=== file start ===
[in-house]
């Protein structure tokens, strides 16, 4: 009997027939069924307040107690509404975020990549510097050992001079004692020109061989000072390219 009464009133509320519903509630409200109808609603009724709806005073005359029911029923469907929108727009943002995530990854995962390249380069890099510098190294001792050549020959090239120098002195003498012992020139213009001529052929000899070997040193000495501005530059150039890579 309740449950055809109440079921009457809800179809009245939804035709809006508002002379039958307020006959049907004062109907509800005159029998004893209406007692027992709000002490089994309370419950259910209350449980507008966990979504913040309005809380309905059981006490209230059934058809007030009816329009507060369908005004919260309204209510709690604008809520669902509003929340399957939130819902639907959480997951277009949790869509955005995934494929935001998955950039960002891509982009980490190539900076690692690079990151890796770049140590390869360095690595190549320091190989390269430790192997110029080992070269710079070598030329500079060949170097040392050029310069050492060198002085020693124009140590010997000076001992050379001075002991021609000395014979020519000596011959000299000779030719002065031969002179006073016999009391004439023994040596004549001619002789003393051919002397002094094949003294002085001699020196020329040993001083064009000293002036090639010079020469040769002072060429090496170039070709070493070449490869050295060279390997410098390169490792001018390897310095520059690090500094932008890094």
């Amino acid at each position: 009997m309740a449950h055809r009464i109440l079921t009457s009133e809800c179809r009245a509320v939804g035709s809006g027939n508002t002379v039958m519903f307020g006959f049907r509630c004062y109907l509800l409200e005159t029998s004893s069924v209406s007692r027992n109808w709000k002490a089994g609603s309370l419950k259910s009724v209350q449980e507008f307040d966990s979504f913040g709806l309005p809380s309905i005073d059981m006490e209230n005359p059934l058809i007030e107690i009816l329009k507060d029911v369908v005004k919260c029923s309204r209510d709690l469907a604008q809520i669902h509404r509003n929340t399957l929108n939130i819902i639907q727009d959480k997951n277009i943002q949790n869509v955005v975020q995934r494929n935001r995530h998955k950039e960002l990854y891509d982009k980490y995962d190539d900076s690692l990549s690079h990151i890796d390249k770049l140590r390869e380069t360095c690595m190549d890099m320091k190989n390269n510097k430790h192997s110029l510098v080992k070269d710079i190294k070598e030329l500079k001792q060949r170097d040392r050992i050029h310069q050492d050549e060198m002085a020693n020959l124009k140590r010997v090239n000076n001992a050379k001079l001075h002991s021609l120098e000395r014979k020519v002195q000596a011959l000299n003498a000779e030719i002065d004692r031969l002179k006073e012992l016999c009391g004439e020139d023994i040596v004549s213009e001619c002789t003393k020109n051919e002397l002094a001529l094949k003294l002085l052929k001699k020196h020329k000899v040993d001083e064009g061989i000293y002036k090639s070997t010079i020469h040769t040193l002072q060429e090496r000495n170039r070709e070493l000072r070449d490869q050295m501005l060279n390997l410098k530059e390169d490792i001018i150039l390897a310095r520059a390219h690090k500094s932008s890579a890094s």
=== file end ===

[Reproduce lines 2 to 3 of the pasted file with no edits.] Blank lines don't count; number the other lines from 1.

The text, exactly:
């Protein structure tokens, strides 16, 4: 009997027939069924307040107690509404975020990549510097050992001079004692020109061989000072390219 009464009133509320519903509630409200109808609603009724709806005073005359029911029923469907929108727009943002995530990854995962390249380069890099510098190294001792050549020959090239120098002195003498012992020139213009001529052929000899070997040193000495501005530059150039890579 309740449950055809109440079921009457809800179809009245939804035709809006508002002379039958307020006959049907004062109907509800005159029998004893209406007692027992709000002490089994309370419950259910209350449980507008966990979504913040309005809380309905059981006490209230059934058809007030009816329009507060369908005004919260309204209510709690604008809520669902509003929340399957939130819902639907959480997951277009949790869509955005995934494929935001998955950039960002891509982009980490190539900076690692690079990151890796770049140590390869360095690595190549320091190989390269430790192997110029080992070269710079070598030329500079060949170097040392050029310069050492060198002085020693124009140590010997000076001992050379001075002991021609000395014979020519000596011959000299000779030719002065031969002179006073016999009391004439023994040596004549001619002789003393051919002397002094094949003294002085001699020196020329040993001083064009000293002036090639010079020469040769002072060429090496170039070709070493070449490869050295060279390997410098390169490792001018390897310095520059690090500094932008890094």
């Amino acid at each position: 009997m309740a449950h055809r009464i109440l079921t009457s009133e809800c179809r009245a509320v939804g035709s809006g027939n508002t002379v039958m519903f307020g006959f049907r509630c004062y109907l509800l409200e005159t029998s004893s069924v209406s007692r027992n109808w709000k002490a089994g609603s309370l419950k259910s009724v209350q449980e507008f307040d966990s979504f913040g709806l309005p809380s309905i005073d059981m006490e209230n005359p059934l058809i007030e107690i009816l329009k507060d029911v369908v005004k919260c029923s309204r209510d709690l469907a604008q809520i669902h509404r509003n929340t399957l929108n939130i819902i639907q727009d959480k997951n277009i943002q949790n869509v955005v975020q995934r494929n935001r995530h998955k950039e960002l990854y891509d982009k980490y995962d190539d900076s690692l990549s690079h990151i890796d390249k770049l140590r390869e380069t360095c690595m190549d890099m320091k190989n390269n510097k430790h192997s110029l510098v080992k070269d710079i190294k070598e030329l500079k001792q060949r170097d040392r050992i050029h310069q050492d050549e060198m002085a020693n020959l124009k140590r010997v090239n000076n001992a050379k001079l001075h002991s021609l120098e000395r014979k020519v002195q000596a011959l000299n003498a000779e030719i002065d004692r031969l002179k006073e012992l016999c009391g004439e020139d023994i040596v004549s213009e001619c002789t003393k020109n051919e002397l002094a001529l094949k003294l002085l052929k001699k020196h020329k000899v040993d001083e064009g061989i000293y002036k090639s070997t010079i020469h040769t040193l002072q060429e090496r000495n170039r070709e070493l000072r070449d490869q050295m501005l060279n390997l410098k530059e390169d490792i001018i150039l390897a310095r520059a390219h690090k500094s932008s890579a890094s």